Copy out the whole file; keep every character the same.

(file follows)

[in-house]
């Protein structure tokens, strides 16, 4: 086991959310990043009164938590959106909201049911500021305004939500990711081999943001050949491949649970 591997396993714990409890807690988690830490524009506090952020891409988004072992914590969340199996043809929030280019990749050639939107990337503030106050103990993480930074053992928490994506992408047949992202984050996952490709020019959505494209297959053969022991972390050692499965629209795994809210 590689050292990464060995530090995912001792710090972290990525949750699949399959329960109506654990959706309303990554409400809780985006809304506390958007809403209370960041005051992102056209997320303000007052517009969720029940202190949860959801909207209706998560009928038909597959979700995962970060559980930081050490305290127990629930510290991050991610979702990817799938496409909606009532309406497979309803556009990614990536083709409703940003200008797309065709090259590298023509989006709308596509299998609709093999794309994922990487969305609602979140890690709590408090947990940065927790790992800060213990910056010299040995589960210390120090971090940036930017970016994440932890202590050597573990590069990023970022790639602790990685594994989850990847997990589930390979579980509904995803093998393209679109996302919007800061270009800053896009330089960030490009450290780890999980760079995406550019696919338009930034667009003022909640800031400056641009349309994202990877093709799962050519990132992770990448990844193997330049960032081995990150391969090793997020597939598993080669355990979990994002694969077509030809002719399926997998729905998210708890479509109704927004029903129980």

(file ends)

[in-house]
């Protein structure tokens, strides 16, 4: 086991959310990043009164938590959106909201049911500021305004939500990711081999943001050949491949649970 591997396993714990409890807690988690830490524009506090952020891409988004072992914590969340199996043809929030280019990749050639939107990337503030106050103990993480930074053992928490994506992408047949992202984050996952490709020019959505494209297959053969022991972390050692499965629209795994809210 590689050292990464060995530090995912001792710090972290990525949750699949399959329960109506654990959706309303990554409400809780985006809304506390958007809403209370960041005051992102056209997320303000007052517009969720029940202190949860959801909207209706998560009928038909597959979700995962970060559980930081050490305290127990629930510290991050991610979702990817799938496409909606009532309406497979309803556009990614990536083709409703940003200008797309065709090259590298023509989006709308596509299998609709093999794309994922990487969305609602979140890690709590408090947990940065927790790992800060213990910056010299040995589960210390120090971090940036930017970016994440932890202590050597573990590069990023970022790639602790990685594994989850990847997990589930390979579980509904995803093998393209679109996302919007800061270009800053896009330089960030490009450290780890999980760079995406550019696919338009930034667009003022909640800031400056641009349309994202990877093709799962050519990132992770990448990844193997330049960032081995990150391969090793997020597939598993080669355990979990994002694969077509030809002719399926997998729905998210708890479509109704927004029903129980």